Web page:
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    From Sonny to cloudy

    Jul 22, 2012

    THE story of Sonny Boy Jaro makes for a Rocky story in Philippine boxing.

    The eldest of three children, Jaro grew up in dirt poverty in Silay, Negros Occidental. “Mahirap lang kami (We are poor),” Jaro told this writer. “Ang tatay ko nagtatahi ng sapatos at ako naman ay naging kargador ng bigas sa palengke (My father stitches shoes while I carried sacks of rice in the market).”

    Professional boxing provided Jaro a ticket out of the gutter. Looking up to former two-division world champion Gerry Peñalosa, Jaro laced on the gloves in September 2001, stopping Daniel Arisala in four rounds. He went unbeaten in his first four paid contests before getting knocked out in four rounds by Jerry Lota in May 2002. From then on, Jaro was reduced to the status of a journeyman. In boxing parlance, a journeyman is the cannonfodder, the human punching bag for young boxers looking for a stepping stone and champions wanting easy paydays.

    The losses came in droves for Jaro. In May 2003, he was bamboozled in two rounds by future International Boxing Federation minimumweight champion Florante Condes. Jaro compiled a decent winning streak after the Condes fight only to get knocked out again in five rounds by Monelisi Myekeni in April 2005.

    In September 2008, Jaro was fed to then World Boxing Council (WBC) light-flyweight king Edgar Sosa of Mexico. Jaro knocked down Sosa in round nine but was outclassed throughout the fight and ended up losing via a lopsided decision. A year later, November 2009, Jaro was offered as a sacrificial lamb to World Boxing Association (WBA) light-flyweight king Giovani Segura of Mexico. The power punching Segura demolished Jaro in one round.

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    Jaro was already contemplating retirement when he found himself in a third world title contest in March this year against dominant WBC flyweight king Pongsaklek Wonjongkam of Thailand. With nothing more to lose, Jaro came out like a house on fire, throwing even the kitchen sink at Wonjongkam. The highly-partisan crowd at Chonburi, Thailand stood flabbergasted as the supposedly washed-up Jaro floored Wonjongkam four times en route to a devastating sixth-round stoppage.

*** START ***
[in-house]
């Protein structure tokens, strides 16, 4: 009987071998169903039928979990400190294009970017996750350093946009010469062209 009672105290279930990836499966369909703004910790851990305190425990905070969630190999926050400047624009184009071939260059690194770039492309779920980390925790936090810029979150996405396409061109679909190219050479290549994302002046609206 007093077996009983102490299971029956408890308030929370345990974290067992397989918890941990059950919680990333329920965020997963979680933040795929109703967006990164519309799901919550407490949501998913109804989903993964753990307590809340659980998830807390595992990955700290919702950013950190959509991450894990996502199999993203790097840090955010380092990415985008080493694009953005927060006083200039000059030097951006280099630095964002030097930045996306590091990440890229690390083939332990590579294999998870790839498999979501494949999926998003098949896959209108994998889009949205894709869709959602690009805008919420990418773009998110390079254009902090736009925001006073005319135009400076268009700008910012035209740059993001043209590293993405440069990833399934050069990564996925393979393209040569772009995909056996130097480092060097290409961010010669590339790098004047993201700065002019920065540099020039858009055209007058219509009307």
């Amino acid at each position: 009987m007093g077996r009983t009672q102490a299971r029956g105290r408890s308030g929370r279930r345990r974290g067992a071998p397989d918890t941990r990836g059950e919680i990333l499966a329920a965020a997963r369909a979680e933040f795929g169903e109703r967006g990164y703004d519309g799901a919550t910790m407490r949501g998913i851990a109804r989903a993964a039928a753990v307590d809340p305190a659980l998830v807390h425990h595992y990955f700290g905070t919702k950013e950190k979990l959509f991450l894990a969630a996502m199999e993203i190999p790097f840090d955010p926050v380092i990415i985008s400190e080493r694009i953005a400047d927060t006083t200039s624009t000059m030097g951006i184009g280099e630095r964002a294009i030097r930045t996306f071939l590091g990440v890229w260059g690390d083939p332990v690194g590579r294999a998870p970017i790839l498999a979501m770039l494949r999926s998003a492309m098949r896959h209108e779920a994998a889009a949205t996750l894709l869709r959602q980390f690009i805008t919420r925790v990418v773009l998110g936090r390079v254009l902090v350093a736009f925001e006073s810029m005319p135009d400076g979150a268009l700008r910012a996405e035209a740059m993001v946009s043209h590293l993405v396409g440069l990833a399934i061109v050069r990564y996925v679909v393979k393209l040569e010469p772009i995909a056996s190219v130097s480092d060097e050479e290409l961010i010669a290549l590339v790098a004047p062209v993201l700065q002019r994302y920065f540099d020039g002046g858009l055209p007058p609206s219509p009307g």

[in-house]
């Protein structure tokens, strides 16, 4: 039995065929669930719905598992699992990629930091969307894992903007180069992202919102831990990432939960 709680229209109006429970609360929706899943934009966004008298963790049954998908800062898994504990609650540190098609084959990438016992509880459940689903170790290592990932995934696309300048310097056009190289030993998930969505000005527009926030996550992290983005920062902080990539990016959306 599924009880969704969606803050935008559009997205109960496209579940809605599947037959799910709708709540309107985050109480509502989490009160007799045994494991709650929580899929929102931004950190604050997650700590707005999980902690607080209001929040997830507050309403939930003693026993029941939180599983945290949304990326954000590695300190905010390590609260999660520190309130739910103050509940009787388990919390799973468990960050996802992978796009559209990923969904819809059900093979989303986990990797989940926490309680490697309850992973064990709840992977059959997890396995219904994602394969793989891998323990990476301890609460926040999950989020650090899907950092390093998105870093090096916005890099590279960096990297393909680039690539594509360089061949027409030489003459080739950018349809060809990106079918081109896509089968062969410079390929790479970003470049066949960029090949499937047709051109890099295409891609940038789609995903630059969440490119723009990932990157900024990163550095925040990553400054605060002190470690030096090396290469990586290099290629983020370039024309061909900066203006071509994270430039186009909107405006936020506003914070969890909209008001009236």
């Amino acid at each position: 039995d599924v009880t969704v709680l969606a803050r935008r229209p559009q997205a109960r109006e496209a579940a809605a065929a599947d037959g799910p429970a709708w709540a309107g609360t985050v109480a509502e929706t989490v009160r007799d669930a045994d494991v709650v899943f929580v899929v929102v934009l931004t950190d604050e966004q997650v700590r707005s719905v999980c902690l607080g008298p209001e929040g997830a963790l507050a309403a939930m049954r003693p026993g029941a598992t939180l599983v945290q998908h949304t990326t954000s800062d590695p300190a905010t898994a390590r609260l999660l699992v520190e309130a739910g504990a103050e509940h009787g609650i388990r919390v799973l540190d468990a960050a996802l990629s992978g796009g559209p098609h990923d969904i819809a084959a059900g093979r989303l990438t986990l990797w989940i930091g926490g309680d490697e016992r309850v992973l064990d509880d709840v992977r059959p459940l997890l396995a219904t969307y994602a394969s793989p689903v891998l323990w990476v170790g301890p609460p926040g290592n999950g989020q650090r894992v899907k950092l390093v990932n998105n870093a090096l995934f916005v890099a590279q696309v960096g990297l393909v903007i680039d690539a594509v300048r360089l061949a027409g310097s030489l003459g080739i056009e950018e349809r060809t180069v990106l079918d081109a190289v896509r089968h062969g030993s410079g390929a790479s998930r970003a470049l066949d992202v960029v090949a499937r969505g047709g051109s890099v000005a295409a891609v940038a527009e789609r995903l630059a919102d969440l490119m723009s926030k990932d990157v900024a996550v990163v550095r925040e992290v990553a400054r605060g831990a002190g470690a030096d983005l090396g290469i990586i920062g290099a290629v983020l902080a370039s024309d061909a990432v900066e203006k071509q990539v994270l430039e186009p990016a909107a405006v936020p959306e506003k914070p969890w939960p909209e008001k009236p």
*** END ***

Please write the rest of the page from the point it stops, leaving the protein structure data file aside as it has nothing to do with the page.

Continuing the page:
“Hindi ko na alam yung mga suntok niya, basta ang nasa isip ko lang hindi ako susuko kahit ano ang mangyari (I didn’t bother with his punches anymore, the only thing I had in mind was that I won’t surrender whatever happens),” said Jaro. “Alam ko na pag tumama ako sa kanya, mapapabagsak ko siya (I knew that when I hit him, I will put him down).”

    From the doghouse to the penthouse. The rousing victory over Wonjongkam injected life into Jaro’s moribund boxing career. Unfortunately, Jaro’s title reign lasted just about as long as it takes for a Playboy model to keep her clothes on.

    On July 16, Jaro yielded the WBC crown to Japanese challenger Toshiyuki Igarashi in Saitama, Japan. Jaro put up a good fight, bloodying Igarashi’s left eye in the process. Jaro landed the more telling punches, but Igarashi outworked the former using a pesky jab and lateral movements. When the smoke of battle cleared, Jaro lost via a split decision.

    Unlike in his previous losses though, Jaro did not lose his mean streak. He did not talk about retirement and insisted that he still has what it takes to regain the championship.

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    “Ang talo ko kay Igarashi ay balewala kasi alam ko ako ang panalo (My loss to Igarashi does not mean anything because I know I am the winner),” said Jaro. “Tuloy pa po ang boxing, mas okay ang kundisyon ko ngayon na nasa Jaro stable ako” (I will continue to box because I am in much better condition with the Jaro stable).

    Jaro, whose record now reads at 34-11 with 24 knockouts, admitted that Igarashi’s style presented a lot of problems. Then again, should they meet again, Jaro is confident that he will prevail. “Kung mag rematch kami, kailangan ko lang siguro na suntukin siya ng suntukin (If we meet in a rematch, I think I just have to keep on throwing punches at him),” said Jaro.

    The future may look cloudy again for Sonny, but the former world champion ardently believes that he still has it in him to whip up one major storm in the ring again before calling it a day. 

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